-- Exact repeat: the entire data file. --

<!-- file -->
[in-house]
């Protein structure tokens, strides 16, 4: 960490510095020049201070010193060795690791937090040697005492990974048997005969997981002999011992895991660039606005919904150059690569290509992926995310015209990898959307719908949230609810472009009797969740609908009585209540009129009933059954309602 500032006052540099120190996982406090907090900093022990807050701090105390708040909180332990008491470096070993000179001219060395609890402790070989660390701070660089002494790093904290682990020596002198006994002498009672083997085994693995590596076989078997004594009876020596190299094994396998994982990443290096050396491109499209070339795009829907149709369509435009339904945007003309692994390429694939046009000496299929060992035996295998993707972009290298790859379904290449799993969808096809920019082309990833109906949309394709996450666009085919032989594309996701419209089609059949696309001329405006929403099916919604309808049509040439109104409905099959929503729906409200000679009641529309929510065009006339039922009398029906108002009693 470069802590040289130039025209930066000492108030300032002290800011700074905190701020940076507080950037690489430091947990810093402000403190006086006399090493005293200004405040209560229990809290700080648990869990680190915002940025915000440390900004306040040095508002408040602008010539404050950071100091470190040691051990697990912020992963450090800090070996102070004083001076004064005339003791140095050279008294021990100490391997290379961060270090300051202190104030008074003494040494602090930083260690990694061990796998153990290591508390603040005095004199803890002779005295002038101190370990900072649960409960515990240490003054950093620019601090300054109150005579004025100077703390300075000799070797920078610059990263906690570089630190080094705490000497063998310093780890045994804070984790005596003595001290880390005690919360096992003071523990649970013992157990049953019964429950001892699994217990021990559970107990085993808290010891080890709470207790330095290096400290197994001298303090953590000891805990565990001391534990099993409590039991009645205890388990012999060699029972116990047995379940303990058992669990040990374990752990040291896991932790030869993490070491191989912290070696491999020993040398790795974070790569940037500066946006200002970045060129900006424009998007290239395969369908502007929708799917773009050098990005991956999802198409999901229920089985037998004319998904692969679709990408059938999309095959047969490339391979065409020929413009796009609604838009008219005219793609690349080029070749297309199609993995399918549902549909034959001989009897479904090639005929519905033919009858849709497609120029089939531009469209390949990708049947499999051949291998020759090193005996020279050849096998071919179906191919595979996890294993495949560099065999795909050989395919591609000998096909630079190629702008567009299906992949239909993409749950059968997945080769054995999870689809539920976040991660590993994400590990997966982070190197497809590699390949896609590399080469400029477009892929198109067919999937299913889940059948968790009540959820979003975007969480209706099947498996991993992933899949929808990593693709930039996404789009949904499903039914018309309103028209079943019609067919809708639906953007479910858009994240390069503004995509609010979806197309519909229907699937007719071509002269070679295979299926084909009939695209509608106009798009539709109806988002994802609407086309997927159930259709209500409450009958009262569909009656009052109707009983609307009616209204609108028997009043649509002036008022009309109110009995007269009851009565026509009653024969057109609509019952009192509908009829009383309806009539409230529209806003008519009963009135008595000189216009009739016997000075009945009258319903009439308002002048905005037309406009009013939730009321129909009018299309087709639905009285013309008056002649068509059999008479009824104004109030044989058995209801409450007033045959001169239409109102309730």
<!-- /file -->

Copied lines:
[in-house]
């Protein structure tokens, strides 16, 4: 960490510095020049201070010193060795690791937090040697005492990974048997005969997981002999011992895991660039606005919904150059690569290509992926995310015209990898959307719908949230609810472009009797969740609908009585209540009129009933059954309602 500032006052540099120190996982406090907090900093022990807050701090105390708040909180332990008491470096070993000179001219060395609890402790070989660390701070660089002494790093904290682990020596002198006994002498009672083997085994693995590596076989078997004594009876020596190299094994396998994982990443290096050396491109499209070339795009829907149709369509435009339904945007003309692994390429694939046009000496299929060992035996295998993707972009290298790859379904290449799993969808096809920019082309990833109906949309394709996450666009085919032989594309996701419209089609059949696309001329405006929403099916919604309808049509040439109104409905099959929503729906409200000679009641529309929510065009006339039922009398029906108002009693 470069802590040289130039025209930066000492108030300032002290800011700074905190701020940076507080950037690489430091947990810093402000403190006086006399090493005293200004405040209560229990809290700080648990869990680190915002940025915000440390900004306040040095508002408040602008010539404050950071100091470190040691051990697990912020992963450090800090070996102070004083001076004064005339003791140095050279008294021990100490391997290379961060270090300051202190104030008074003494040494602090930083260690990694061990796998153990290591508390603040005095004199803890002779005295002038101190370990900072649960409960515990240490003054950093620019601090300054109150005579004025100077703390300075000799070797920078610059990263906690570089630190080094705490000497063998310093780890045994804070984790005596003595001290880390005690919360096992003071523990649970013992157990049953019964429950001892699994217990021990559970107990085993808290010891080890709470207790330095290096400290197994001298303090953590000891805990565990001391534990099993409590039991009645205890388990012999060699029972116990047995379940303990058992669990040990374990752990040291896991932790030869993490070491191989912290070696491999020993040398790795974070790569940037500066946006200002970045060129900006424009998007290239395969369908502007929708799917773009050098990005991956999802198409999901229920089985037998004319998904692969679709990408059938999309095959047969490339391979065409020929413009796009609604838009008219005219793609690349080029070749297309199609993995399918549902549909034959001989009897479904090639005929519905033919009858849709497609120029089939531009469209390949990708049947499999051949291998020759090193005996020279050849096998071919179906191919595979996890294993495949560099065999795909050989395919591609000998096909630079190629702008567009299906992949239909993409749950059968997945080769054995999870689809539920976040991660590993994400590990997966982070190197497809590699390949896609590399080469400029477009892929198109067919999937299913889940059948968790009540959820979003975007969480209706099947498996991993992933899949929808990593693709930039996404789009949904499903039914018309309103028209079943019609067919809708639906953007479910858009994240390069503004995509609010979806197309519909229907699937007719071509002269070679295979299926084909009939695209509608106009798009539709109806988002994802609407086309997927159930259709209500409450009958009262569909009656009052109707009983609307009616209204609108028997009043649509002036008022009309109110009995007269009851009565026509009653024969057109609509019952009192509908009829009383309806009539409230529209806003008519009963009135008595000189216009009739016997000075009945009258319903009439308002002048905005037309406009009013939730009321129909009018299309087709639905009285013309008056002649068509059999008479009824104004109030044989058995209801409450007033045959001169239409109102309730």